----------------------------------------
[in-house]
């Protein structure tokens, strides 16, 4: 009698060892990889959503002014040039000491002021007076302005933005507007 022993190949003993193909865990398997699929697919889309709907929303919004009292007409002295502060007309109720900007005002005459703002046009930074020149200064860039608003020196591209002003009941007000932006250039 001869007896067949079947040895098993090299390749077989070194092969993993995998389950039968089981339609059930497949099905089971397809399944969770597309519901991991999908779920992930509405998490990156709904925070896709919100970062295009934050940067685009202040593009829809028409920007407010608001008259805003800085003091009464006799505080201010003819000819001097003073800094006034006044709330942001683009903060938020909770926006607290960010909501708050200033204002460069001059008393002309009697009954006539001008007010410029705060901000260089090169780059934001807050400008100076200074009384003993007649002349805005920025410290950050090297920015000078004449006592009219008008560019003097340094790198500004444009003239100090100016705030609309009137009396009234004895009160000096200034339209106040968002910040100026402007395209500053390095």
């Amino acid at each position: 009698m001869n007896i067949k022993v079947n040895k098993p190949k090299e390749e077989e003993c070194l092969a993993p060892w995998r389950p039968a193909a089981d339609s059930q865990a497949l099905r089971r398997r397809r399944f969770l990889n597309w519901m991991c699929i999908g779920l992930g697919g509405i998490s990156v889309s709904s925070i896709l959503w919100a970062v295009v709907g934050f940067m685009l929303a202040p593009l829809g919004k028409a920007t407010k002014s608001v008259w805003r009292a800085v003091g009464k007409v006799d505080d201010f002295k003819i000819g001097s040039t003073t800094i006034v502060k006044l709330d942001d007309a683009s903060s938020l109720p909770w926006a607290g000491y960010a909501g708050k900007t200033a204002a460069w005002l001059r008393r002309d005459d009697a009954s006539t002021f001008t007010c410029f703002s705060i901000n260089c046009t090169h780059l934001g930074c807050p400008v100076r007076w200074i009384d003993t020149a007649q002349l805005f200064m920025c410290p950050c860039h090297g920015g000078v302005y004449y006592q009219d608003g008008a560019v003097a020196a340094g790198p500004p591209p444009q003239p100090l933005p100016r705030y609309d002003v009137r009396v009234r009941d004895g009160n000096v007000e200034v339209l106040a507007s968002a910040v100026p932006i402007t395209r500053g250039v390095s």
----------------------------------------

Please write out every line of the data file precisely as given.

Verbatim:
[in-house]
């Protein structure tokens, strides 16, 4: 009698060892990889959503002014040039000491002021007076302005933005507007 022993190949003993193909865990398997699929697919889309709907929303919004009292007409002295502060007309109720900007005002005459703002046009930074020149200064860039608003020196591209002003009941007000932006250039 001869007896067949079947040895098993090299390749077989070194092969993993995998389950039968089981339609059930497949099905089971397809399944969770597309519901991991999908779920992930509405998490990156709904925070896709919100970062295009934050940067685009202040593009829809028409920007407010608001008259805003800085003091009464006799505080201010003819000819001097003073800094006034006044709330942001683009903060938020909770926006607290960010909501708050200033204002460069001059008393002309009697009954006539001008007010410029705060901000260089090169780059934001807050400008100076200074009384003993007649002349805005920025410290950050090297920015000078004449006592009219008008560019003097340094790198500004444009003239100090100016705030609309009137009396009234004895009160000096200034339209106040968002910040100026402007395209500053390095």
């Amino acid at each position: 009698m001869n007896i067949k022993v079947n040895k098993p190949k090299e390749e077989e003993c070194l092969a993993p060892w995998r389950p039968a193909a089981d339609s059930q865990a497949l099905r089971r398997r397809r399944f969770l990889n597309w519901m991991c699929i999908g779920l992930g697919g509405i998490s990156v889309s709904s925070i896709l959503w919100a970062v295009v709907g934050f940067m685009l929303a202040p593009l829809g919004k028409a920007t407010k002014s608001v008259w805003r009292a800085v003091g009464k007409v006799d505080d201010f002295k003819i000819g001097s040039t003073t800094i006034v502060k006044l709330d942001d007309a683009s903060s938020l109720p909770w926006a607290g000491y960010a909501g708050k900007t200033a204002a460069w005002l001059r008393r002309d005459d009697a009954s006539t002021f001008t007010c410029f703002s705060i901000n260089c046009t090169h780059l934001g930074c807050p400008v100076r007076w200074i009384d003993t020149a007649q002349l805005f200064m920025c410290p950050c860039h090297g920015g000078v302005y004449y006592q009219d608003g008008a560019v003097a020196a340094g790198p500004p591209p444009q003239p100090l933005p100016r705030y609309d002003v009137r009396v009234r009941d004895g009160n000096v007000e200034v339209l106040a507007s968002a910040v100026p932006i402007t395209r500053g250039v390095s």